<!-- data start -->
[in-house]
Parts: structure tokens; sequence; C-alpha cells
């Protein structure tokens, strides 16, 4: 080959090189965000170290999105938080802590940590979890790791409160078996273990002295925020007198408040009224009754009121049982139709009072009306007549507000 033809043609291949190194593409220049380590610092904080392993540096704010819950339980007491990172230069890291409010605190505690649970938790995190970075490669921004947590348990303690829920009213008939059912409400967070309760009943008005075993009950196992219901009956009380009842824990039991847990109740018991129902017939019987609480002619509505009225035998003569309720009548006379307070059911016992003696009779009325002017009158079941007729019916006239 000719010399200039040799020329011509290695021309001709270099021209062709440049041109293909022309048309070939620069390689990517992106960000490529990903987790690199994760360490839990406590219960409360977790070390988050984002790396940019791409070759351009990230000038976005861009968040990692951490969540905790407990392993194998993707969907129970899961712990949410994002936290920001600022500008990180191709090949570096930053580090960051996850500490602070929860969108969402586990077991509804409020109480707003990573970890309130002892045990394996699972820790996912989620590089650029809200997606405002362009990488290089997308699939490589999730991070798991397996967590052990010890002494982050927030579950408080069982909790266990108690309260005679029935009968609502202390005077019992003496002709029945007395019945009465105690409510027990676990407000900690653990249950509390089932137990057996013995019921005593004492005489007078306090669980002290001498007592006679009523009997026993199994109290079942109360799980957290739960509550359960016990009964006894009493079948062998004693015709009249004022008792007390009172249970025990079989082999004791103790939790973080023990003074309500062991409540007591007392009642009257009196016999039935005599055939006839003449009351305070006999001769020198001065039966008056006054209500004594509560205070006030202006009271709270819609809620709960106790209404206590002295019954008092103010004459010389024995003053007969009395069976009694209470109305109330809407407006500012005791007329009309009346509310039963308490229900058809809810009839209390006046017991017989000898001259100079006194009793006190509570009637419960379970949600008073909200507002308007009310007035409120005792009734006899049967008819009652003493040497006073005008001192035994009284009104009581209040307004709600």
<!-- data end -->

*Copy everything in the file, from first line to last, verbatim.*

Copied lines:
[in-house]
Parts: structure tokens; sequence; C-alpha cells
């Protein structure tokens, strides 16, 4: 080959090189965000170290999105938080802590940590979890790791409160078996273990002295925020007198408040009224009754009121049982139709009072009306007549507000 033809043609291949190194593409220049380590610092904080392993540096704010819950339980007491990172230069890291409010605190505690649970938790995190970075490669921004947590348990303690829920009213008939059912409400967070309760009943008005075993009950196992219901009956009380009842824990039991847990109740018991129902017939019987609480002619509505009225035998003569309720009548006379307070059911016992003696009779009325002017009158079941007729019916006239 000719010399200039040799020329011509290695021309001709270099021209062709440049041109293909022309048309070939620069390689990517992106960000490529990903987790690199994760360490839990406590219960409360977790070390988050984002790396940019791409070759351009990230000038976005861009968040990692951490969540905790407990392993194998993707969907129970899961712990949410994002936290920001600022500008990180191709090949570096930053580090960051996850500490602070929860969108969402586990077991509804409020109480707003990573970890309130002892045990394996699972820790996912989620590089650029809200997606405002362009990488290089997308699939490589999730991070798991397996967590052990010890002494982050927030579950408080069982909790266990108690309260005679029935009968609502202390005077019992003496002709029945007395019945009465105690409510027990676990407000900690653990249950509390089932137990057996013995019921005593004492005489007078306090669980002290001498007592006679009523009997026993199994109290079942109360799980957290739960509550359960016990009964006894009493079948062998004693015709009249004022008792007390009172249970025990079989082999004791103790939790973080023990003074309500062991409540007591007392009642009257009196016999039935005599055939006839003449009351305070006999001769020198001065039966008056006054209500004594509560205070006030202006009271709270819609809620709960106790209404206590002295019954008092103010004459010389024995003053007969009395069976009694209470109305109330809407407006500012005791007329009309009346509310039963308490229900058809809810009839209390006046017991017989000898001259100079006194009793006190509570009637419960379970949600008073909200507002308007009310007035409120005792009734006899049967008819009652003493040497006073005008001192035994009284009104009581209040307004709600």